Male Catheters

No particular type or size works for everyone when it comes to catheters. We recommend that you reach out to your healthcare provider for medical advice about your specific needs and condition and decide which type of catheter is ideal for you.

Whether you are new to catheterization or are a current catheter user, Aeroflow provides products specifically for the male anatomy and support to keep you worry-free.


A doctor can prescribe urinary catheters to treat various conditions that cause the bladder not to drain correctly. Common conditions in males that may require catheterization include:


  • Urinary incontinence (leaking urine or the inability to control the bladder). 
  • Urinary retention (being unable to empty your bladder).
  • Obstruction in the urinary tract, such as a bladder stone or swollen prostate gland.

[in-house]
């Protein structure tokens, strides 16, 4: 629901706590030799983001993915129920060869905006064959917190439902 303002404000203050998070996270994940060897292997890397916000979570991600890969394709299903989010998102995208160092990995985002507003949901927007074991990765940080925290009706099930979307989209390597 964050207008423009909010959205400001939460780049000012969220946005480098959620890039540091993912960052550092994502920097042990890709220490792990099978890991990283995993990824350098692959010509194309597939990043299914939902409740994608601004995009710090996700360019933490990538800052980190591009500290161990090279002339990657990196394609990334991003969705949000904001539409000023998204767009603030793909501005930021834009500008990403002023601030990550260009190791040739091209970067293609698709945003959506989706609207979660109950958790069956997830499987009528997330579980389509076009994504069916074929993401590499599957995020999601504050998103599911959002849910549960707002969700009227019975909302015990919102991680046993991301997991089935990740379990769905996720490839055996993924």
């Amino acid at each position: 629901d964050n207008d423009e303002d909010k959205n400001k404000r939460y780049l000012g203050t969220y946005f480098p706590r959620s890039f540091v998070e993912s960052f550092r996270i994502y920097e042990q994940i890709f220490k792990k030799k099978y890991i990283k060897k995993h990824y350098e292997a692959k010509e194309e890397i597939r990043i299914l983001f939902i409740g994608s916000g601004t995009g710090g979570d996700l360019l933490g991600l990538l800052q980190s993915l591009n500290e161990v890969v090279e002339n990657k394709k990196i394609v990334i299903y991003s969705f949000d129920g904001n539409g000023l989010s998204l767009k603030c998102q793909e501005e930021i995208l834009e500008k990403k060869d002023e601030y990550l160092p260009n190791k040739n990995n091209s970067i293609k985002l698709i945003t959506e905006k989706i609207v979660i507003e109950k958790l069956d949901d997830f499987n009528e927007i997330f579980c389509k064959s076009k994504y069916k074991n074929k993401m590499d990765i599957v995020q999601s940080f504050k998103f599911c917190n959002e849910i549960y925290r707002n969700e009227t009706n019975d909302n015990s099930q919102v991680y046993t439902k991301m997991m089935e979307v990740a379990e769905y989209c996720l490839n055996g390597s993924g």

• Surgery on the prostate or genitals.
  • Dementia.
  • Injury to the spinal cord or bladder.

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Child's Medical Condition In order to receive coverage for continence care supplies, Medicaid requires a diagnosed medical condition related to your child's incontinence.
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Types of Catheters for Men

There are many different types of catheters made for the male anatomy. Discuss them with your healthcare provider or an Aeroflow Continence Care Specialist to see which catheter type is right for you.


  • Intermittent: An uncoated, single-use catheter that requires lubrication before use.
  • Coudé tip: A catheter with a bent or curved tip to assist with insertion around narrower areas or blockages. Most coudé tip catheters have a colored stripe or raised surface to indicate the position of the coudé tip. This type of catheter is ideal for individuals who experience discomfort while using straight catheters, have undergone prostate surgery, or find it difficult to navigate around their enlarged prostate.
  • Pre-lubricated/Hydrophilic: Coated catheters that come pre-lubricated for easier use and help to prevent Urinary Tract Infections (UTIs).